2. Planning for the future
Although UK pig prices have been pegged back in recent months, better retail demand in recent weeks appears to have stabilised the market. DEFRA recently launched a British Food & Farming Plan to develop a long term strategy for the home industry. Activity by NGOs continues to frustrate plans for much needed investment in the modernisation of the UK pig production infrastructure.
The strength of the £ has played a major part in holding down domestic pig prices in recent months but the final arrival of summer seems to have brought a bit of life back to the UK pig market more recently. The increased availability of pigs for slaughter has also lead to higher UK pig meat production this year – in May both were 5% up on the 2014 level.
| New plan for British farming
New plan for British food and farming
As promised in their recent election manifesto, the government has just launched an ‘industry led 25 year plan’ to develop the British food and farming industries, entitled 'The Great British Food and Farming Plan'. DEFRA will work with industry stakeholders in seven key areas:
- Strengthening the British brand to ensure our quality produce is celebrated both at home and abroad.
- Increasing exports to ensure British products are enjoyed by even more countries across the world.
- Breaking down barriers to trade that will enable budding food entrepreneurs to unleash their full potential and access new markets.
- Increasing procurement of British produce including in schools and hospitals.
- Attracting investment into the industry.
- Boosting skills and apprenticeships to ensure the industry has the confidence and capacity to meet the growing demand for British produce.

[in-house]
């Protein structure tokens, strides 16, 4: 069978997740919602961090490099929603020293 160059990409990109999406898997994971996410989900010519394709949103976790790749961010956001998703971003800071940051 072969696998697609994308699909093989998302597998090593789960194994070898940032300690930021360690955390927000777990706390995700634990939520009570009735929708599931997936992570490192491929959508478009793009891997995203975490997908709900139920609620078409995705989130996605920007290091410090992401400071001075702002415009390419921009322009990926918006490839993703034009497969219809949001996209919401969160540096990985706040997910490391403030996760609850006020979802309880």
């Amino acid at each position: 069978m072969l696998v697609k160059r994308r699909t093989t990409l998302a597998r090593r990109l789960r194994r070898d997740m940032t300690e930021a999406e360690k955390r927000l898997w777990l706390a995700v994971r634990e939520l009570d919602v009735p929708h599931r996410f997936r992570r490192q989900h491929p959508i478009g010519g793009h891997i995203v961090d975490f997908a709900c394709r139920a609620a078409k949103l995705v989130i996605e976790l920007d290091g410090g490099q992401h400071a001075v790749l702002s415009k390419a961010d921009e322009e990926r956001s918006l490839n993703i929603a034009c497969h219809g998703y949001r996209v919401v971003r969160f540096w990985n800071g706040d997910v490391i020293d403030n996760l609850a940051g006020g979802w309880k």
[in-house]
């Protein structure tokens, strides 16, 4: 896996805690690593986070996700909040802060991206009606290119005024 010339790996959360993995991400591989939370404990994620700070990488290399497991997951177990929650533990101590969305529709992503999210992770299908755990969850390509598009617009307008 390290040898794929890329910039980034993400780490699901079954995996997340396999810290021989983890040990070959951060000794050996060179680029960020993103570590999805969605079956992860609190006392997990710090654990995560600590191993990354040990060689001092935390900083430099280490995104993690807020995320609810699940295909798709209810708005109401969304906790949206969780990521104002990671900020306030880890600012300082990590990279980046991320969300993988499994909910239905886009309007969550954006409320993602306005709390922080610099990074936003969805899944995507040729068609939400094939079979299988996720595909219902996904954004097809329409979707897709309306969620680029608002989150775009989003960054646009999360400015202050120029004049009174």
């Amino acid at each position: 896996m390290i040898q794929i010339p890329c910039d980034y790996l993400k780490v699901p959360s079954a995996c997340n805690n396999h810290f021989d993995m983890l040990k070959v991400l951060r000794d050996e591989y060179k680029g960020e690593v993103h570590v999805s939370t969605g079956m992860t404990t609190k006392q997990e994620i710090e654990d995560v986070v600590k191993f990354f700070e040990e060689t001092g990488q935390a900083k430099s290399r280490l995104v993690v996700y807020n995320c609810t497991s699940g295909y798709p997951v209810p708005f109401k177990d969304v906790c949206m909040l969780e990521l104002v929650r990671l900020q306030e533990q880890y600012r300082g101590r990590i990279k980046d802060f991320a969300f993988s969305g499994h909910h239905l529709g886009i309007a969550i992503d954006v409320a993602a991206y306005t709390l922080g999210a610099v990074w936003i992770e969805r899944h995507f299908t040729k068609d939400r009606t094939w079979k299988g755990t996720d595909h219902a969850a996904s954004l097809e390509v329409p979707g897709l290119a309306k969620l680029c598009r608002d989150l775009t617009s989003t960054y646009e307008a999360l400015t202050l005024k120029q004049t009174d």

- Increasing productivity through innovation, research and development and sharing data.
Modernising the pig industry
A strategy to secure the future of British farming would logically include adoption of the latest technology to shore up the industry against global competitors. However, recent efforts to modernise the infrastructure of UK pig production continue to meet strident opposition from an alliance of NGOs and celebrity ambassadors.
| Foston development – planning application turned down
The planned development of a modern pig production unit in Foston in Derbyshire, including high welfare facilities such as ‘freedom farrowing’ for sows and the latest environmental technology – including an anaerobic digester to provide the energy for a local prison – has been successfully opposed by a coalition of NGOs over a period of four years. The campaigning groups objecting to the development have included the Soil Association, VIVA and 'Farms Not Factories'.
More recently a planned development in Newtownabbey, north of Belfast, attracted similar attention from the campaign groups. The planned refurbishment of Halls Pig Farm will include the latest ‘state of the art’ technology and aim to house 30,000 animals, according to Pig Progress magazine. The list of celebrities, who have lined up to oppose the development include actors Martin Shaw and Jenny Seagrove and Queen guitarist, Brian May, as reported in the Newtownabbey Times and Belfast Telegraph.